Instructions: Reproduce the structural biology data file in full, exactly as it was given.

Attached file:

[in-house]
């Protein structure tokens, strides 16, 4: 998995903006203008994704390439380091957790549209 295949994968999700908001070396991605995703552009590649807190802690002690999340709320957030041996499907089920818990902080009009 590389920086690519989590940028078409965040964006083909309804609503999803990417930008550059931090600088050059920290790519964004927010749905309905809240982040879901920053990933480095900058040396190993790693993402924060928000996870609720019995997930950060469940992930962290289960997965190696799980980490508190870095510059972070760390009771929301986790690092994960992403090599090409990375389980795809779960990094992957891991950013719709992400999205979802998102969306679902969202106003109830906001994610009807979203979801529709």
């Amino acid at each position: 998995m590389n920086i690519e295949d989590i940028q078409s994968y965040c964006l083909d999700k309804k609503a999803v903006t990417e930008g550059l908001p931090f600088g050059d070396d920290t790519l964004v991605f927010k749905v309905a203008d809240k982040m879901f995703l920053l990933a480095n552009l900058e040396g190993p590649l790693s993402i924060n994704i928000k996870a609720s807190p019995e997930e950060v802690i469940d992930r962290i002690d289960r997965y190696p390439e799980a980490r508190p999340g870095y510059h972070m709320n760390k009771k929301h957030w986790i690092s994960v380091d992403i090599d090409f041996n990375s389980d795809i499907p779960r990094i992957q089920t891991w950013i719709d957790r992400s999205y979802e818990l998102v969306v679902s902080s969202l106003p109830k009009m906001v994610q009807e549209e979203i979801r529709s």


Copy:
[in-house]
């Protein structure tokens, strides 16, 4: 998995903006203008994704390439380091957790549209 295949994968999700908001070396991605995703552009590649807190802690002690999340709320957030041996499907089920818990902080009009 590389920086690519989590940028078409965040964006083909309804609503999803990417930008550059931090600088050059920290790519964004927010749905309905809240982040879901920053990933480095900058040396190993790693993402924060928000996870609720019995997930950060469940992930962290289960997965190696799980980490508190870095510059972070760390009771929301986790690092994960992403090599090409990375389980795809779960990094992957891991950013719709992400999205979802998102969306679902969202106003109830906001994610009807979203979801529709």
């Amino acid at each position: 998995m590389n920086i690519e295949d989590i940028q078409s994968y965040c964006l083909d999700k309804k609503a999803v903006t990417e930008g550059l908001p931090f600088g050059d070396d920290t790519l964004v991605f927010k749905v309905a203008d809240k982040m879901f995703l920053l990933a480095n552009l900058e040396g190993p590649l790693s993402i924060n994704i928000k996870a609720s807190p019995e997930e950060v802690i469940d992930r962290i002690d289960r997965y190696p390439e799980a980490r508190p999340g870095y510059h972070m709320n760390k009771k929301h957030w986790i690092s994960v380091d992403i090599d090409f041996n990375s389980d795809i499907p779960r990094i992957q089920t891991w950013i719709d957790r992400s999205y979802e818990l998102v969306v679902s902080s969202l106003p109830k009009m906001v994610q009807e549209e979203i979801r529709s």